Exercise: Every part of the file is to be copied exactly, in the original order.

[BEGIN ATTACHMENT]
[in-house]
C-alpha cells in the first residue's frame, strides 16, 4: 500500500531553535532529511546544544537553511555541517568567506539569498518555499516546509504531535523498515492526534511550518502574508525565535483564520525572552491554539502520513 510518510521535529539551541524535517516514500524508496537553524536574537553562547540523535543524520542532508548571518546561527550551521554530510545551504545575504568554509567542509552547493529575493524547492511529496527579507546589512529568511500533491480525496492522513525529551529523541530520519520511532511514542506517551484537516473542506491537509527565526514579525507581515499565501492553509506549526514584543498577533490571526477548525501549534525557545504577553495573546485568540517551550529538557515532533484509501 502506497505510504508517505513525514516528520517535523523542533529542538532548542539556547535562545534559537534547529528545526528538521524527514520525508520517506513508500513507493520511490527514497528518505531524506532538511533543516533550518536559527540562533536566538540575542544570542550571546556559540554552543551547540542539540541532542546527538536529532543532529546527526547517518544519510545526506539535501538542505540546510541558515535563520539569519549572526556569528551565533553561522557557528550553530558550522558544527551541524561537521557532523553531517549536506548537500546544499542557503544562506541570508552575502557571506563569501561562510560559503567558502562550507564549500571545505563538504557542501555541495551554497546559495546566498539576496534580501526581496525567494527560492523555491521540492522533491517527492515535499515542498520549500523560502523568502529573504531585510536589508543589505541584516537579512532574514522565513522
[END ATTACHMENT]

[in-house]
C-alpha cells in the first residue's frame, strides 16, 4: 500500500531553535532529511546544544537553511555541517568567506539569498518555499516546509504531535523498515492526534511550518502574508525565535483564520525572552491554539502520513 510518510521535529539551541524535517516514500524508496537553524536574537553562547540523535543524520542532508548571518546561527550551521554530510545551504545575504568554509567542509552547493529575493524547492511529496527579507546589512529568511500533491480525496492522513525529551529523541530520519520511532511514542506517551484537516473542506491537509527565526514579525507581515499565501492553509506549526514584543498577533490571526477548525501549534525557545504577553495573546485568540517551550529538557515532533484509501 502506497505510504508517505513525514516528520517535523523542533529542538532548542539556547535562545534559537534547529528545526528538521524527514520525508520517506513508500513507493520511490527514497528518505531524506532538511533543516533550518536559527540562533536566538540575542544570542550571546556559540554552543551547540542539540541532542546527538536529532543532529546527526547517518544519510545526506539535501538542505540546510541558515535563520539569519549572526556569528551565533553561522557557528550553530558550522558544527551541524561537521557532523553531517549536506548537500546544499542557503544562506541570508552575502557571506563569501561562510560559503567558502562550507564549500571545505563538504557542501555541495551554497546559495546566498539576496534580501526581496525567494527560492523555491521540492522533491517527492515535499515542498520549500523560502523568502529573504531585510536589508543589505541584516537579512532574514522565513522